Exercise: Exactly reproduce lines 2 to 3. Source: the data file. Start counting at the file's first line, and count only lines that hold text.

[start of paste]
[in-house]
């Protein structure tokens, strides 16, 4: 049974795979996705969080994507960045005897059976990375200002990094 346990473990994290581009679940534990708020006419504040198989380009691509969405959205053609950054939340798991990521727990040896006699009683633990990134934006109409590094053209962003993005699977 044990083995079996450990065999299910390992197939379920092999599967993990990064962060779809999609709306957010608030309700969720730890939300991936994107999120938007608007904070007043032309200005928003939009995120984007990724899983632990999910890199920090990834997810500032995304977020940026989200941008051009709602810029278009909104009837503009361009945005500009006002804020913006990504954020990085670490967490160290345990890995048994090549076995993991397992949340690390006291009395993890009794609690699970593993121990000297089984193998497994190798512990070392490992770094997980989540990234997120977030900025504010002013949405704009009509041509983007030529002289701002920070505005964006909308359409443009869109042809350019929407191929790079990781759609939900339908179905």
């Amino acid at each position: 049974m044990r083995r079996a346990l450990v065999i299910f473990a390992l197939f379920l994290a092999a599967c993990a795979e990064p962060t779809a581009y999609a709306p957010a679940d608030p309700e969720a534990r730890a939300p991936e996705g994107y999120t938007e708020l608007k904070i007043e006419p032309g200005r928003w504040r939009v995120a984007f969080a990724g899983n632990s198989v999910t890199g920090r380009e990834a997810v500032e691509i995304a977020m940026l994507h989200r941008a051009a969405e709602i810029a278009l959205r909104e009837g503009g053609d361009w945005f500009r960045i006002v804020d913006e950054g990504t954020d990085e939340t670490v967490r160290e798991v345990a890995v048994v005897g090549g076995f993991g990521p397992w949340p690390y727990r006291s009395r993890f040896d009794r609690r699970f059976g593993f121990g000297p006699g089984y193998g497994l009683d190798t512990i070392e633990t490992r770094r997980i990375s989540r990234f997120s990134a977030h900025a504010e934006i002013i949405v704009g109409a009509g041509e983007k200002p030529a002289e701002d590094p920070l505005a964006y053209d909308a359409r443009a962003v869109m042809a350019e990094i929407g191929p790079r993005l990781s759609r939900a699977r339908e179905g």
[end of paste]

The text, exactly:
């Protein structure tokens, strides 16, 4: 049974795979996705969080994507960045005897059976990375200002990094 346990473990994290581009679940534990708020006419504040198989380009691509969405959205053609950054939340798991990521727990040896006699009683633990990134934006109409590094053209962003993005699977 044990083995079996450990065999299910390992197939379920092999599967993990990064962060779809999609709306957010608030309700969720730890939300991936994107999120938007608007904070007043032309200005928003939009995120984007990724899983632990999910890199920090990834997810500032995304977020940026989200941008051009709602810029278009909104009837503009361009945005500009006002804020913006990504954020990085670490967490160290345990890995048994090549076995993991397992949340690390006291009395993890009794609690699970593993121990000297089984193998497994190798512990070392490992770094997980989540990234997120977030900025504010002013949405704009009509041509983007030529002289701002920070505005964006909308359409443009869109042809350019929407191929790079990781759609939900339908179905």
């Amino acid at each position: 049974m044990r083995r079996a346990l450990v065999i299910f473990a390992l197939f379920l994290a092999a599967c993990a795979e990064p962060t779809a581009y999609a709306p957010a679940d608030p309700e969720a534990r730890a939300p991936e996705g994107y999120t938007e708020l608007k904070i007043e006419p032309g200005r928003w504040r939009v995120a984007f969080a990724g899983n632990s198989v999910t890199g920090r380009e990834a997810v500032e691509i995304a977020m940026l994507h989200r941008a051009a969405e709602i810029a278009l959205r909104e009837g503009g053609d361009w945005f500009r960045i006002v804020d913006e950054g990504t954020d990085e939340t670490v967490r160290e798991v345990a890995v048994v005897g090549g076995f993991g990521p397992w949340p690390y727990r006291s009395r993890f040896d009794r609690r699970f059976g593993f121990g000297p006699g089984y193998g497994l009683d190798t512990i070392e633990t490992r770094r997980i990375s989540r990234f997120s990134a977030h900025a504010e934006i002013i949405v704009g109409a009509g041509e983007k200002p030529a002289e701002d590094p920070l505005a964006y053209d909308a359409r443009a962003v869109m042809a350019e990094i929407g191929p790079r993005l990781s759609r939900a699977r339908e179905g």